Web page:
The plethora of 'live action' TV cop programmes showcasing Britain's young drunks as they fight, stumble and vomit their way through our town and city centres all tend to merge into one vast twenty-first century Gin Lane Live, with a voiceover by Baldrick, lit by Sodium street lights with a heavy bass soundtrack and hi-viz plods as a sort of Gilbertian chorus. Nottingham, Cardiff, Brighton or Soho have become almost indistinguishable.
I'm astonished that anyone should be the least surprised by this development. I'm even more astonished when the media or politicians wrongly ascribe it to too much licence given to young people or to longer opening hours available to licensed victuallers. No. The proximate cause of this tsunami of public drunkenness and disorder is Labour's ruthlessly centralist approach to Licensing.
Local government is little more than an agency of the State these days, and was therefore ideally placed to execute Labour's new Licensing regime, under which exactly the same rules were to be applied everywhere from Newcastle to Newquay, with a presumption in favour of granting each and every licence application. Labour's vision was for "A vibrant night-time economy to revitalise our town and city centres". Truly.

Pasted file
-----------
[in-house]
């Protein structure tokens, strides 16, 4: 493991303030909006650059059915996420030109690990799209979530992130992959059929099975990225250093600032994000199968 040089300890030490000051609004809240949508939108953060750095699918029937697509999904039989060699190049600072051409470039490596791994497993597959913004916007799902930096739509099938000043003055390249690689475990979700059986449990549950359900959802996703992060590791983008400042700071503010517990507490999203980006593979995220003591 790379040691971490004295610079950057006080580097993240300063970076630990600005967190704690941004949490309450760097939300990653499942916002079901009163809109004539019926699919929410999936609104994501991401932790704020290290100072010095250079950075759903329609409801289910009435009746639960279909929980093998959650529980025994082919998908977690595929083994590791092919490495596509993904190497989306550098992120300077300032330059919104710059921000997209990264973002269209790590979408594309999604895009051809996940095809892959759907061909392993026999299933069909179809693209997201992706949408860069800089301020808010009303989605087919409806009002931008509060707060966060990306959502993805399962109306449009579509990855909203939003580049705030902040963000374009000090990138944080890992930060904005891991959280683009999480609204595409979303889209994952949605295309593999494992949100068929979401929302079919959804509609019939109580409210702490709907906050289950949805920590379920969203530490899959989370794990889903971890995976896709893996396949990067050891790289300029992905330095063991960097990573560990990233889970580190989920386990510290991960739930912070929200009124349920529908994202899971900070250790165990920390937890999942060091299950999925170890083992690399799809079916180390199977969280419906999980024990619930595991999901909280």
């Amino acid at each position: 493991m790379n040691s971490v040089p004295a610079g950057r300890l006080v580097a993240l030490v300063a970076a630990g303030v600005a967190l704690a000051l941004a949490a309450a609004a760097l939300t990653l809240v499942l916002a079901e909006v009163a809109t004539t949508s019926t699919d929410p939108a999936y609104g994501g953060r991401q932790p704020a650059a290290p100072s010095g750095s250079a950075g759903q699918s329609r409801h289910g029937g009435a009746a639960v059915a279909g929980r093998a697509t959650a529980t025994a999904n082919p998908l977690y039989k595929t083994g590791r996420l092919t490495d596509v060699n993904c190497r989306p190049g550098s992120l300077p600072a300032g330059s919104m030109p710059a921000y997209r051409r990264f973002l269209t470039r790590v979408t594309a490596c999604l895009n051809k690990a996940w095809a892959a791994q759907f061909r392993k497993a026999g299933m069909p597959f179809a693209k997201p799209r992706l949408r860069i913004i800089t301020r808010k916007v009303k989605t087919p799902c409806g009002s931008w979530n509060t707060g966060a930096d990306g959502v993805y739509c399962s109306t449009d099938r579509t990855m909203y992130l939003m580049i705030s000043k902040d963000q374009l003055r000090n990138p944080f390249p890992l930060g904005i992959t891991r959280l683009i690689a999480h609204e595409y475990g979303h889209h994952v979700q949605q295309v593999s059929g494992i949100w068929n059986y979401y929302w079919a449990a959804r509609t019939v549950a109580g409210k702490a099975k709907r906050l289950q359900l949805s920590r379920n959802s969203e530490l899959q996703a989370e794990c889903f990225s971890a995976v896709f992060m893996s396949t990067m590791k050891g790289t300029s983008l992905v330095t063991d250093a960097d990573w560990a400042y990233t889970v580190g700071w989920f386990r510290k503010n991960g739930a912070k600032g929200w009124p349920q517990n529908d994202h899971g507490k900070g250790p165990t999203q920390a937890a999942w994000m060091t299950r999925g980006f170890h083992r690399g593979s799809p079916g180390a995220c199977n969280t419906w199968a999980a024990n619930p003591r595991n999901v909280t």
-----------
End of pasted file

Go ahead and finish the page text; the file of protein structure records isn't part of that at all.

Before this disastrous attempt at engineering a social homogeneity across Britain, licences were granted by a local bench of magistrates advised by the police. They based their decisions on their opinion on the degree of drunkenness, noise, disturbance and disorder that would result, and largely applied their own, local, standards. Licensees had to be whiter than white. Each extension had to be applied for separately; not usually a worry for a country hotel hosting a dinner and dance, but a lottery for a town centre pub holding a wet T shirt contest. And rightly so.
I'm fairly certain that had Licensing decisions remained in the hands of an independent magistracy, the centres of Nottingham, Cardiff, Brighton and Norwich would not now be no-go areas after dark. It's really that simple.